Home Health & Medicine Low-wage healthcare job benefits increase amid labor shortage

Low-wage healthcare job benefits increase amid labor shortage

by Atlanta Business Journal

Hospitals and health systems are looking to do more to address financial stress among employees, particularly those earning lower wages.

Besides pay hikes, employers are implementing income-based benefits, including more voluntary healthcare coverage, to retain and recruit workers amid higher inflation and the ongoing effects of the COVID-19 pandemic.

At 37% of hospital systems, benefit contributions charged to low-wage workers have been reduced, compared with 30% a year ago. Another 21% are considering such reductions in the next year, up from 15% last year, according to an annual survey released this week by financial-services firm Aon. The firm surveyed 145 health systems representing more than 1,200 hospitals and 2.6 million employees.

Nearly 20% of systems are also aligning the cost burden of deductibles and copays with an employee’s salary. Another 15% are considering a similar change, the report found.

“Somebody making $150,000 versus $50,000, should they be paying the same towards the healthcare costs is a philosophical, organizational question,” said Sheena Singh, senior vice president in Aon’s national healthcare division. “It’s not that they weren’t (asking) it in the past, but there’s an increased number of health systems that are doing it compared to prior years. They are really looking at how can we modify our benefits to better support the financial well-being of our employees and be more proactive about making those changes?”

Singh said there has been a rise in programs for low-wage employees who face additional financial barriers, such as help for transportation and daycare costs. More voluntary options for life insurance and disability coverage are being made available.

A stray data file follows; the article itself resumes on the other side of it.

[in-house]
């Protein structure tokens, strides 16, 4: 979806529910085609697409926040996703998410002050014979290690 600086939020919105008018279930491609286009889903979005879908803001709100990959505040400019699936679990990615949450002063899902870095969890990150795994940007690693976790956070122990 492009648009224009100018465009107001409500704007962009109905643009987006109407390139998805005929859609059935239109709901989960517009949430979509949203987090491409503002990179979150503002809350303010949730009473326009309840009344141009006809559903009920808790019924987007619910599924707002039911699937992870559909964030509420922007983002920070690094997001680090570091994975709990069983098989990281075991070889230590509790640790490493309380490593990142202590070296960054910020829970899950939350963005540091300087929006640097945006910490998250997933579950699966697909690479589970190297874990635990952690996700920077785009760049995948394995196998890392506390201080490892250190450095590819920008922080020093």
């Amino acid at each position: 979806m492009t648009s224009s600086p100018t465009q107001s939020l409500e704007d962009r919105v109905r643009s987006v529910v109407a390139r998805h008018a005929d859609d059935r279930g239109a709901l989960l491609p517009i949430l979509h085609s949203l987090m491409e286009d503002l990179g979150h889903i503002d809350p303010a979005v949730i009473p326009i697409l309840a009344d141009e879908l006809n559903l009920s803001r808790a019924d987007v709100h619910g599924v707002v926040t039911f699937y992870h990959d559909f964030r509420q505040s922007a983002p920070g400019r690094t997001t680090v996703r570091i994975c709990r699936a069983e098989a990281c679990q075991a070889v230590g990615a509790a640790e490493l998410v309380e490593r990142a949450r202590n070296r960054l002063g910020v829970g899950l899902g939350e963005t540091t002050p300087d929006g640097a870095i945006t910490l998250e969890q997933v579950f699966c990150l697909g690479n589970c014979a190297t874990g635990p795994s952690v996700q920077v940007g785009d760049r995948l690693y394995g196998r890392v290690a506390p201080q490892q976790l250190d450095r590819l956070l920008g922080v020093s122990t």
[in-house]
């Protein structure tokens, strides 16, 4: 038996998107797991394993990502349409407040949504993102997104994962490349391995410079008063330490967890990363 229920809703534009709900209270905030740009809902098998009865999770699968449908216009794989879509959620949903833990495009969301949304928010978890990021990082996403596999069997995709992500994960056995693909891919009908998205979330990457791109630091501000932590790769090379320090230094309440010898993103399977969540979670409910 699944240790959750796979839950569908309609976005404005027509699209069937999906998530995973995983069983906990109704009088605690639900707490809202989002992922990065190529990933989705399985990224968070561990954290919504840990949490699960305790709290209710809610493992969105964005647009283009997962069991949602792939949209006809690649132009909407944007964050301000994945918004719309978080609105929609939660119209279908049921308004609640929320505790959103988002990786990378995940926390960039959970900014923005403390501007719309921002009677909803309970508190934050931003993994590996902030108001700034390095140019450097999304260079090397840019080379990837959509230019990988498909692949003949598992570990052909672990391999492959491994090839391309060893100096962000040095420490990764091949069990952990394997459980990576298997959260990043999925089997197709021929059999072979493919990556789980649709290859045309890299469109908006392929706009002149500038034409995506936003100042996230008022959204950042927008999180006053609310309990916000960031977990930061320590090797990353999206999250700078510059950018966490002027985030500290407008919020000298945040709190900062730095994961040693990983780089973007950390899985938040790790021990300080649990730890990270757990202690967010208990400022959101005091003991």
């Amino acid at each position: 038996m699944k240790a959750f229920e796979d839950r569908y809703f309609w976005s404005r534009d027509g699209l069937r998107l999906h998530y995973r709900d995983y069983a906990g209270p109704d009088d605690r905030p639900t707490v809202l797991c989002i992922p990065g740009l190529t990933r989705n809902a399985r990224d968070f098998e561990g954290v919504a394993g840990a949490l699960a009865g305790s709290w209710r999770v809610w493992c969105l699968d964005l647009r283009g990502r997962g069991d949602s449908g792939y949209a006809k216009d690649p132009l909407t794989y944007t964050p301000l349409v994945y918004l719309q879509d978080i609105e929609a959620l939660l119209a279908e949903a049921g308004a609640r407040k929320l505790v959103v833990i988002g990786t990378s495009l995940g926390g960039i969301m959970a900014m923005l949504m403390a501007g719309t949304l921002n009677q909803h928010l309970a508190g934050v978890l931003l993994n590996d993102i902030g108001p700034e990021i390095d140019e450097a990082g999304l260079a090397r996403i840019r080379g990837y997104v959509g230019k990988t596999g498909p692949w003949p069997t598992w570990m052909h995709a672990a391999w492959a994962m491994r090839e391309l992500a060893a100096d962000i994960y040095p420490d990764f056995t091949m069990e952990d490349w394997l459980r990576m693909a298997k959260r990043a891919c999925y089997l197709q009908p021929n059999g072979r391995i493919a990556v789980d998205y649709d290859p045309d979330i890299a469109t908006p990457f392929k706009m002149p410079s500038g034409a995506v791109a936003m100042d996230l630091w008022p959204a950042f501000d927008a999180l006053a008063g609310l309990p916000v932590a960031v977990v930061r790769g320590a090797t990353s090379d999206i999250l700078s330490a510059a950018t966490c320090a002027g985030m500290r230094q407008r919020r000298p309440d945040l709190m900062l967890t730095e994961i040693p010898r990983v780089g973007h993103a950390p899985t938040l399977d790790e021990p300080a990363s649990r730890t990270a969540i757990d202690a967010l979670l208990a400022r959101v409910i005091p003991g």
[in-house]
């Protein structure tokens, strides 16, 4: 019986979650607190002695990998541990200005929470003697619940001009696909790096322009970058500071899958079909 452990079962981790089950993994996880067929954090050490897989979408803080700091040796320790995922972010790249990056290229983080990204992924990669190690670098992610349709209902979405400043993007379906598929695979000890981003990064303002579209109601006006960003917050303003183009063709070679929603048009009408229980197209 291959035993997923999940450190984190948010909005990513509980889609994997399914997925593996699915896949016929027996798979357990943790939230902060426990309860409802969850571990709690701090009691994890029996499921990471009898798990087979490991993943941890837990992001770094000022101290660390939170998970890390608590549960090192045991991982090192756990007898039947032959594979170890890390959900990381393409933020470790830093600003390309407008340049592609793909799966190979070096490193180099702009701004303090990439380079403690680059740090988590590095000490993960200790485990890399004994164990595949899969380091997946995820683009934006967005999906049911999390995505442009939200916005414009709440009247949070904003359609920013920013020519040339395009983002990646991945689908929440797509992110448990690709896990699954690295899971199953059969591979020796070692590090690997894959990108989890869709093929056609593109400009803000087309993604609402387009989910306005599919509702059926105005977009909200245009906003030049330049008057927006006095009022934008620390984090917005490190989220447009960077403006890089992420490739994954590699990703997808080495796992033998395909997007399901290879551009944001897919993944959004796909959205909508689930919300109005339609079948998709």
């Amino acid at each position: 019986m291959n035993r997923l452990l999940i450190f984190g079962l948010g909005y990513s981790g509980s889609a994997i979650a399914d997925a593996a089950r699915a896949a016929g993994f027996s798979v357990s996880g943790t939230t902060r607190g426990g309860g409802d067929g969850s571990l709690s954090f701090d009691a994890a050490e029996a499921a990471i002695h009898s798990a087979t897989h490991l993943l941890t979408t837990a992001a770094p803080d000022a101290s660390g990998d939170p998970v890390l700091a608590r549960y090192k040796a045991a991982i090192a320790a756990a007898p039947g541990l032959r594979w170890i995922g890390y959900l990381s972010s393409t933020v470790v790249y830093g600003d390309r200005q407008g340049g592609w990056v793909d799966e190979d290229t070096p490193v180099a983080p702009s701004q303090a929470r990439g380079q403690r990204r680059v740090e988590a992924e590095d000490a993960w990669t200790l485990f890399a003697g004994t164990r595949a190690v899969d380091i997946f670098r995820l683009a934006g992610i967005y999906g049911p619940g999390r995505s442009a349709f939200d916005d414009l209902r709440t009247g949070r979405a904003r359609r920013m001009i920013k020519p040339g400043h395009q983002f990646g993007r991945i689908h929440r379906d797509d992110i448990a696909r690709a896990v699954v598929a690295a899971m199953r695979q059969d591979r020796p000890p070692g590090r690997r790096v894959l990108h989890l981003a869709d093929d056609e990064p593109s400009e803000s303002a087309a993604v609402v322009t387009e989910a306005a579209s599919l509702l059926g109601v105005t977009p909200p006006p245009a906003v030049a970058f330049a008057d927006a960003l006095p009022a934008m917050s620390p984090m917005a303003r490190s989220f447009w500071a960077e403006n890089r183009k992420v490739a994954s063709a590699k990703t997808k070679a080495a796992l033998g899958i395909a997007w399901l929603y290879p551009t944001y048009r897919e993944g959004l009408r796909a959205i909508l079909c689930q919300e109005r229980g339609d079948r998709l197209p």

Aon found the efforts can make a difference, especially for workers with support-staff skills in high demand across multiple industries.

For example, 39% of hospital systems offer programs for student loan forgiveness or refinancing, while 41% are considering them, according to the report. That’s compared with last year’s results at 31% and 30%, respectively.

Employees at not-for-profit hospitals can qualify for the Public Service Loan Forgiveness program, through which full-time workers can have their outstanding debt on federal education loans forgiven tax-free after 10 years of monthly payments.

Singh said it is a necessary balancing act for hospitals to absorb costs on the employee benefits side as well as higher labor costs in general and rising prices on supplies. Many systems are projecting negative operating margins for the year. She said hospital systems want to implement changes causing minimal disruption, such as virtual care, to move care to lower-cost settings while also keeping a robust benefits package. Systems can use any savings from the lower-cost strategies to reinvest into employees.

“All of the top priorities are about the human capital and talent focus because without that asset, they’re not going to be able to provide the (core) services … around patient care and management, and that can have downstream effects to safety and other things,” Singh said.

Hospital systems also are looking at pharmacy benefits for their employees, seeking high-performance networks to reduce drug costs and ensure contracts come with better discounts, Singh said. More than 60% of systems offer lower copays for employees on prescriptions filled at in-house pharmacies. In some cases, employees are required to fill certain prescriptions internally. Fourteen percent of hospitals will only offer 90-day prescriptions through an in-house pharmacy, the report found.

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